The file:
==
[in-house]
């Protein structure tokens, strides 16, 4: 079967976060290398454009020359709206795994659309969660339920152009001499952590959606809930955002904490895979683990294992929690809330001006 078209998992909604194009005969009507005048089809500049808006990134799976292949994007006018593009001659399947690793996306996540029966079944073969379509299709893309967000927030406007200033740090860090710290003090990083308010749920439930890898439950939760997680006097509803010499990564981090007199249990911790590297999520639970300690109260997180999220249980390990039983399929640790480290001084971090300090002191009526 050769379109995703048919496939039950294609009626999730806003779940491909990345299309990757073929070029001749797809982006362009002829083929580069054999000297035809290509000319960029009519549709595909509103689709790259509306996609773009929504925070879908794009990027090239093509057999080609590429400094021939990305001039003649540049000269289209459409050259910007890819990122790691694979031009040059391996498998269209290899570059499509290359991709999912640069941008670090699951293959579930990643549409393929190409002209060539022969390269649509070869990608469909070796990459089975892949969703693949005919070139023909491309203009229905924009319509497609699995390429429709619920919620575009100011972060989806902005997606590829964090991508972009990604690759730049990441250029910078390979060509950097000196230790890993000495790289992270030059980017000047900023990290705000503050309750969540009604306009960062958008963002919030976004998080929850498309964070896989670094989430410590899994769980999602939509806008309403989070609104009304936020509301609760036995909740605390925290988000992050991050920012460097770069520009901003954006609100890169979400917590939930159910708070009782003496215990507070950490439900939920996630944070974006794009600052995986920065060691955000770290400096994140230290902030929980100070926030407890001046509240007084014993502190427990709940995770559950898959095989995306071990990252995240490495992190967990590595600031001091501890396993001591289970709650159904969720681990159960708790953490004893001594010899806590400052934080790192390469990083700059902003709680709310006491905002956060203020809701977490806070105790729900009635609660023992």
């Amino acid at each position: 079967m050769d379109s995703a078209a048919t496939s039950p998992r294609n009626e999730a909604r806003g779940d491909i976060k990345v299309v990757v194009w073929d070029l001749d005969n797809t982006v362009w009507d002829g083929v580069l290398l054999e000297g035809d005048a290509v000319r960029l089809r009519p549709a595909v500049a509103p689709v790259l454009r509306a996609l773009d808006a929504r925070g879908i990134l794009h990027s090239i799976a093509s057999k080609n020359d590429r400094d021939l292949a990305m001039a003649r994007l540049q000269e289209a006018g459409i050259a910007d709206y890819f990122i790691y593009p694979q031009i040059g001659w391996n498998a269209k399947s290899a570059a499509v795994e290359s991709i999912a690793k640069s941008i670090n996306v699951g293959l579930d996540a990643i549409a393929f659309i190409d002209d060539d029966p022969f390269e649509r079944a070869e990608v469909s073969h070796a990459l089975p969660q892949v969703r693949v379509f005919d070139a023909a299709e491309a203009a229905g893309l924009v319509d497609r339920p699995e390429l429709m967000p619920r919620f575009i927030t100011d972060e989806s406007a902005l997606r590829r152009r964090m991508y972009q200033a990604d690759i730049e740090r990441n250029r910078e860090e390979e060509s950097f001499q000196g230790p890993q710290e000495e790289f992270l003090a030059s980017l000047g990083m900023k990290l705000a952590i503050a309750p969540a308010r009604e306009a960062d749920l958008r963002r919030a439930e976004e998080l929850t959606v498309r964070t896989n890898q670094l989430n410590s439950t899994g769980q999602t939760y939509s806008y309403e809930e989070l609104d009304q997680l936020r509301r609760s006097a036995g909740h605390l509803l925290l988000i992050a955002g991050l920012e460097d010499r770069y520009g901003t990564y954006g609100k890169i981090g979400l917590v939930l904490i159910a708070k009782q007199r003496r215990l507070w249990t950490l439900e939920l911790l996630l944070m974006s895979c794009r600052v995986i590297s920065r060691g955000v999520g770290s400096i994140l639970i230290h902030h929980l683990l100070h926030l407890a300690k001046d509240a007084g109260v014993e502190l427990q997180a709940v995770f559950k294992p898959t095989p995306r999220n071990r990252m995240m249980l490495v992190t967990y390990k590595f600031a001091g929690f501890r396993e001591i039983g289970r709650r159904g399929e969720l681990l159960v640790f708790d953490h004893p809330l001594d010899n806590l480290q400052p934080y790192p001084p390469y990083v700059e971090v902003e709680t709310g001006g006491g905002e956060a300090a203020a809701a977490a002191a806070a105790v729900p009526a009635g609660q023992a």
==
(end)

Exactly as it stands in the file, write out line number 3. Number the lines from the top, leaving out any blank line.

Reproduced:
């Amino acid at each position: 079967m050769d379109s995703a078209a048919t496939s039950p998992r294609n009626e999730a909604r806003g779940d491909i976060k990345v299309v990757v194009w073929d070029l001749d005969n797809t982006v362009w009507d002829g083929v580069l290398l054999e000297g035809d005048a290509v000319r960029l089809r009519p549709a595909v500049a509103p689709v790259l454009r509306a996609l773009d808006a929504r925070g879908i990134l794009h990027s090239i799976a093509s057999k080609n020359d590429r400094d021939l292949a990305m001039a003649r994007l540049q000269e289209a006018g459409i050259a910007d709206y890819f990122i790691y593009p694979q031009i040059g001659w391996n498998a269209k399947s290899a570059a499509v795994e290359s991709i999912a690793k640069s941008i670090n996306v699951g293959l579930d996540a990643i549409a393929f659309i190409d002209d060539d029966p022969f390269e649509r079944a070869e990608v469909s073969h070796a990459l089975p969660q892949v969703r693949v379509f005919d070139a023909a299709e491309a203009a229905g893309l924009v319509d497609r339920p699995e390429l429709m967000p619920r919620f575009i927030t100011d972060e989806s406007a902005l997606r590829r152009r964090m991508y972009q200033a990604d690759i730049e740090r990441n250029r910078e860090e390979e060509s950097f001499q000196g230790p890993q710290e000495e790289f992270l003090a030059s980017l000047g990083m900023k990290l705000a952590i503050a309750p969540a308010r009604e306009a960062d749920l958008r963002r919030a439930e976004e998080l929850t959606v498309r964070t896989n890898q670094l989430n410590s439950t899994g769980q999602t939760y939509s806008y309403e809930e989070l609104d009304q997680l936020r509301r609760s006097a036995g909740h605390l509803l925290l988000i992050a955002g991050l920012e460097d010499r770069y520009g901003t990564y954006g609100k890169i981090g979400l917590v939930l904490i159910a708070k009782q007199r003496r215990l507070w249990t950490l439900e939920l911790l996630l944070m974006s895979c794009r600052v995986i590297s920065r060691g955000v999520g770290s400096i994140l639970i230290h902030h929980l683990l100070h926030l407890a300690k001046d509240a007084g109260v014993e502190l427990q997180a709940v995770f559950k294992p898959t095989p995306r999220n071990r990252m995240m249980l490495v992190t967990y390990k590595f600031a001091g929690f501890r396993e001591i039983g289970r709650r159904g399929e969720l681990l159960v640790f708790d953490h004893p809330l001594d010899n806590l480290q400052p934080y790192p001084p390469y990083v700059e971090v902003e709680t709310g001006g006491g905002e956060a300090a203020a809701a977490a002191a806070a105790v729900p009526a009635g609660q023992a």